Another wave of conversations about returning to the office will be in full motion with the arrival of September, and by now firms have become much more efficient at assessing the related operational implications. An interesting dynamic that has been central to our conversations recently is space governance and its implications for billable time.
We see a strong desire to get people back into the office – however not for five days a week. Many of the biggest firms are rebuilding their offices with space to accommodate people on a 2-1-2 basis – that is, two days in the office, two at home and one of their choice. Fascinatingly, a European client of ours is even taking this a step further, with only one day in the office and four at home. These new policies will have direct implications for work output in multiple ways – some beneficial, some more costly in the short run.
In Daniel Benuza’s recent research into the benefits of working in offices, he makes the point that office working allows knowledge workers to make decisions with more than the hard data, and to move away from slavishly following the models of documented processes. Office working allows us to take inputs from our colleagues or our team, to identify blind spots, and to use others to understand the subtle differences of specific situations. It allows us to coach our colleagues and trainees, it allows us to develop new products and services, and to be more creative. It has immense power, but it is also challenging.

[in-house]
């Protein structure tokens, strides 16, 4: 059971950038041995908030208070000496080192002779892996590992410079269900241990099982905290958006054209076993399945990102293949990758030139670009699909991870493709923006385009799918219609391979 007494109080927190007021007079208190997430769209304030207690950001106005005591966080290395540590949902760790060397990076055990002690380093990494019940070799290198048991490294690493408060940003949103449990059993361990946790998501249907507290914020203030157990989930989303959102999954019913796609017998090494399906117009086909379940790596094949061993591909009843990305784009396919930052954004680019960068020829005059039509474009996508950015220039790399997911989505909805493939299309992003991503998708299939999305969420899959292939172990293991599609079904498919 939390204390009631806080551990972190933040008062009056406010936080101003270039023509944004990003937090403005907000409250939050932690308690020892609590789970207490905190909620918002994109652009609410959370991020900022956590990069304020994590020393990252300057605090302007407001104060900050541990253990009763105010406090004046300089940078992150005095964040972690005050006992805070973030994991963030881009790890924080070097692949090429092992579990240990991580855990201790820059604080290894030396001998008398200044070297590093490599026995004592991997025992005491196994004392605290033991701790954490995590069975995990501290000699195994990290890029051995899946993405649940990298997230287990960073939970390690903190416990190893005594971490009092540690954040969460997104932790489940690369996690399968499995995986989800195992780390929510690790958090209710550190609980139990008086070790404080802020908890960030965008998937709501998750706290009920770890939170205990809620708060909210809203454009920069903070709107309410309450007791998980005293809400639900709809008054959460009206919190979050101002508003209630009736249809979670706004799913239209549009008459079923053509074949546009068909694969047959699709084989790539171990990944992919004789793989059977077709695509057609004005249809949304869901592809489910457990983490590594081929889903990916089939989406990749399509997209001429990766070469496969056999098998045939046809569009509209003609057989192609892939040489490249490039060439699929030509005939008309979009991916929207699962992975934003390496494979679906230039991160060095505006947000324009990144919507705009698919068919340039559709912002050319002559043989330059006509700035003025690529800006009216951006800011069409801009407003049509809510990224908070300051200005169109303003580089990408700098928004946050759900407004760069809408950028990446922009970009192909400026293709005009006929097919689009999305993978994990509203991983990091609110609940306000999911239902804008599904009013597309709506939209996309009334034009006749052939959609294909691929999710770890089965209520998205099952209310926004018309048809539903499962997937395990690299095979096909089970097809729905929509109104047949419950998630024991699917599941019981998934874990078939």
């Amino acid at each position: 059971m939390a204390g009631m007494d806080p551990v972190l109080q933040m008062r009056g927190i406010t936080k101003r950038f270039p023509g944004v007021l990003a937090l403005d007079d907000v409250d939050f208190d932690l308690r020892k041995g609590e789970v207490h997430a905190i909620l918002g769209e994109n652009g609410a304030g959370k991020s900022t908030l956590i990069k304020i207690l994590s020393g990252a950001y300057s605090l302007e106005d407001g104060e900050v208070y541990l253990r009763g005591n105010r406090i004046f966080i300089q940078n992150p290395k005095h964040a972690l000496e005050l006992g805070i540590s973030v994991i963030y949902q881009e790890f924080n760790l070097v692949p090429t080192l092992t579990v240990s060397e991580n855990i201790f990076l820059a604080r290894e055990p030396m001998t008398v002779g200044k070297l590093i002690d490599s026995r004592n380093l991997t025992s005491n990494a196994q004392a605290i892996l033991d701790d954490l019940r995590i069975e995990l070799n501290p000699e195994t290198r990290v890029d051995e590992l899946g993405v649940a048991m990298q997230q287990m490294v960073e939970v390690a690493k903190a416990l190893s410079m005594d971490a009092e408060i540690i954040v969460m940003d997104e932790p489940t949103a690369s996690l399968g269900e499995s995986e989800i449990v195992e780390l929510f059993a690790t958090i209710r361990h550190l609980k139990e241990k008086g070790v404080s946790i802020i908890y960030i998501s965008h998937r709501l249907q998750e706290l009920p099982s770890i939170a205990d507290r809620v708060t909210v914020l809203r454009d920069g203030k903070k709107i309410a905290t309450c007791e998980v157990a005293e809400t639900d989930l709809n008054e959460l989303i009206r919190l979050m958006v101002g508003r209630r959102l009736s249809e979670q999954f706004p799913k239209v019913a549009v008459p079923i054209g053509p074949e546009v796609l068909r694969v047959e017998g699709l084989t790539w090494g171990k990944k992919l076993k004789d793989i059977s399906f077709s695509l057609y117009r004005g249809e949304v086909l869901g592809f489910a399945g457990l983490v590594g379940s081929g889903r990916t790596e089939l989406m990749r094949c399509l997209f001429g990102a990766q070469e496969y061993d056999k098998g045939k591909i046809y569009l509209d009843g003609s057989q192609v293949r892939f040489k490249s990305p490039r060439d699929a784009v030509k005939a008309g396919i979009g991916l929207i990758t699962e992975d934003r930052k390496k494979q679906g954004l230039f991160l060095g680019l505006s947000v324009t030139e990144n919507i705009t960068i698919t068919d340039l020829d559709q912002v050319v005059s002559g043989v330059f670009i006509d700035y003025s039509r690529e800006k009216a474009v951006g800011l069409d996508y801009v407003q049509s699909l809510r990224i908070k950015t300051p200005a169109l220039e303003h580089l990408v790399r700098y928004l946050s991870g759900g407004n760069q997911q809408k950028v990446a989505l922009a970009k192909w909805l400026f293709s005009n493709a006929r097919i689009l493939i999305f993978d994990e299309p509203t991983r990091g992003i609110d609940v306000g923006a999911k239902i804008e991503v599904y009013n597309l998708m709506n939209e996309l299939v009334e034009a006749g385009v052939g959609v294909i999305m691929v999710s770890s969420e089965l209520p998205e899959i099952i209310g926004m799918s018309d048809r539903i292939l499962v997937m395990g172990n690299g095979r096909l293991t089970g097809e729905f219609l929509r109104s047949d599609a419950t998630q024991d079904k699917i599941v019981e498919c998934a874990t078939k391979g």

Over the pandemic, we have seen firms increase their revenues through a rise in the number of hours that individuals can bill. Fee earners have become very focused on their work and deliverables, but the productivity needed to achieve these takes a small dive when surrounded by unavoidable office interruptions. For the more senior firm employees, the incentives for coming into the office may appear fewer than for the younger staff, for whom there is learning, social life and career development.
Across law firms there are policies about recording time promptly and accurately, as well as policies about the percentages that are expected to be billable. However, the increasing flexibility around place of work makes reinforcing these more difficult. Technology solutions can help to improve efficiencies in this working arrangement. Time Policy Manager, a product we brought into Pinnacle, does this by giving objective and automated prompts to complete time entry, for example. In doing so it cuts firms’ effort chasing time and gives them more opportunity to focus on getting the right folk together, on the right days, to balance the short-term fall in revenue from office interruptions, coaching and creativity with the longer-term benefits of better people and better advice. Firms that succeed will make this a differentiator. They will grow their staff and create a culture where individuals really feel they belong.
If we can free up the chasing down of late time entries, will firms focus on this new and arguably more important policy?
Article by David Lumsden, Chief Strategic Officer, Pinnacle